Marco Werman: I'm Marco Werman. This is The World. It's a critical day for the debate over Syria and that's why we're devoting today's program to it. For you listeners we know it's a tough sell. Polls show more than 60 percent of Americans oppose military intervention. It's also a tough sell for President Obama, who is getting ready to speak directly to the American people tonight. He'll explain why he thinks Congress should authorize the use of American force in response to the Syrian regimeÃ¢â‚¬â„¢s use of chemical weapons. Obama argues that the credibility of the United States and the international community is at stake. So clearly a major moment for President Obama and for the future of US influence around the globe. We begin our coverage with The World's Matthew Bell, who's been keeping an eye on all the latest news in Syria. This Russian proposal for Assad to hand over his chemical weapons to an international group. Where is this plan now?
Matthew Bell: It's being talked about at United Nations headquarters in New York, Marco. This morning President Obama got on the phone with leaders in Britain, in France. They said, let's move forward at the United Nations. Let's see where this Russian plan goes, let's see if the Russians and the Syrians are serious. The Syrian government responded positively. The foreign minister there today said that Syria would be willing to disclose its chemical weapons stockpiles, this is a first, and that they'd cooperate with international inspectors, but there are huge questions here. The first one is how would disarmament happen during a bloody conflict. Secondly, Russian President Vladimir Putin was quoted today saying that any disarmament plan would require that the United States withdraw any threat of military action, so this new proposal could very well be a dead letter.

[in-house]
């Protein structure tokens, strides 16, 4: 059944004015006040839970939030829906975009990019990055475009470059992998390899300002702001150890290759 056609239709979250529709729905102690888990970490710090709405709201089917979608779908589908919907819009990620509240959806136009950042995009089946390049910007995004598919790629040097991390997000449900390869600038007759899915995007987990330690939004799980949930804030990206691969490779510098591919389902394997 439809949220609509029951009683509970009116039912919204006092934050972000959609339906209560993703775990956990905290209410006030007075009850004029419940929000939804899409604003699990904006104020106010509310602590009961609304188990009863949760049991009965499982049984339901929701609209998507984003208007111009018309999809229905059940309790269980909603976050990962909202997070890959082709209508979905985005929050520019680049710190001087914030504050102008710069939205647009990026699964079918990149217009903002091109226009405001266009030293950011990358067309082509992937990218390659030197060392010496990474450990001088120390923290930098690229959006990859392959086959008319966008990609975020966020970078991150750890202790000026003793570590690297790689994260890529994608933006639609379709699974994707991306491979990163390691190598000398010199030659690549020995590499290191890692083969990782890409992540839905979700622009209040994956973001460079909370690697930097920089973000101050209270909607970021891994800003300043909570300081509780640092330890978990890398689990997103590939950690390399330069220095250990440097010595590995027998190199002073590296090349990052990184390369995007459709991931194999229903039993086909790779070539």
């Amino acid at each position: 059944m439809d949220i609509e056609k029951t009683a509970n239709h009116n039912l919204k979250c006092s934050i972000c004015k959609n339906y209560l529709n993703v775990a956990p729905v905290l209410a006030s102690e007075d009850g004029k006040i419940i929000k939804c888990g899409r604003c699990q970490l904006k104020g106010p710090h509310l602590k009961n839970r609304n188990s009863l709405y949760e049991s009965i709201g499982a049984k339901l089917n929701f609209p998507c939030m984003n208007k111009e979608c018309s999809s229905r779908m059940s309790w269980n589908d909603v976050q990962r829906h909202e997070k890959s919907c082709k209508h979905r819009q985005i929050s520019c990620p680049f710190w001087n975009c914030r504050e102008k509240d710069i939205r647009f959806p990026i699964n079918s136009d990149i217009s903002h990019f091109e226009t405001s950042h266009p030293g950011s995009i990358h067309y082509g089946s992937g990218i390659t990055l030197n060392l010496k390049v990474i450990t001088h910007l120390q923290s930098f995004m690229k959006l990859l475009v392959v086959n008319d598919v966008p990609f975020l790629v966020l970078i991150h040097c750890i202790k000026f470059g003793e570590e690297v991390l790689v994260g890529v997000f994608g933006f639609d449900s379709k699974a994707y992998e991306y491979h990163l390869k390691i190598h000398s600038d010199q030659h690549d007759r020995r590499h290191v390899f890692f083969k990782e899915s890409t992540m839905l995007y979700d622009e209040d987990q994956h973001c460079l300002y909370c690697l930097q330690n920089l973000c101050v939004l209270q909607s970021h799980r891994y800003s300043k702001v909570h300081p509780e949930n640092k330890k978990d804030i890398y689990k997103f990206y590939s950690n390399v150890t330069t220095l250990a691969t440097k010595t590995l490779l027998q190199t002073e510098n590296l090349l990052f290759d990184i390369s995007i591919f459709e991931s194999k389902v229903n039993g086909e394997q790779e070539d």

Werman: So what happens next? Is the administration still going to go to Congress for military authorization?
Cox: Absolutely. The White House appears to be determined to do that. Administration officials are saying that the Russian disarmament plan is worth pursuing. The President called Congress today and asked lawmakers to hold off on any vote authorizing force in Syria, just to let things play out at the UN. This morning John Kerry said that a plan to have international observers get rid of Syria's chemical weapons would be "ideal." He also said that the administration would be willing to wait, but they wouldn't be willing to wait for very long.
Werman: Alright, so, as you say, Matthew, this Russian proposal kind of moves the goal posts. Where does leave the balance of votes in Congress?
Cox: President Obama appears to still have his work cut out for him. He's getting pushback from members of both parties. Interesting reaction from John McCain who said he is very, very skeptical of this Russian plan, but he also wants to let it move forward and see what happens.
Werman: The World's Matthew Bell. He will be live tweeting President Obama's address tonight at 9. Matthew tweets @matthewjbell.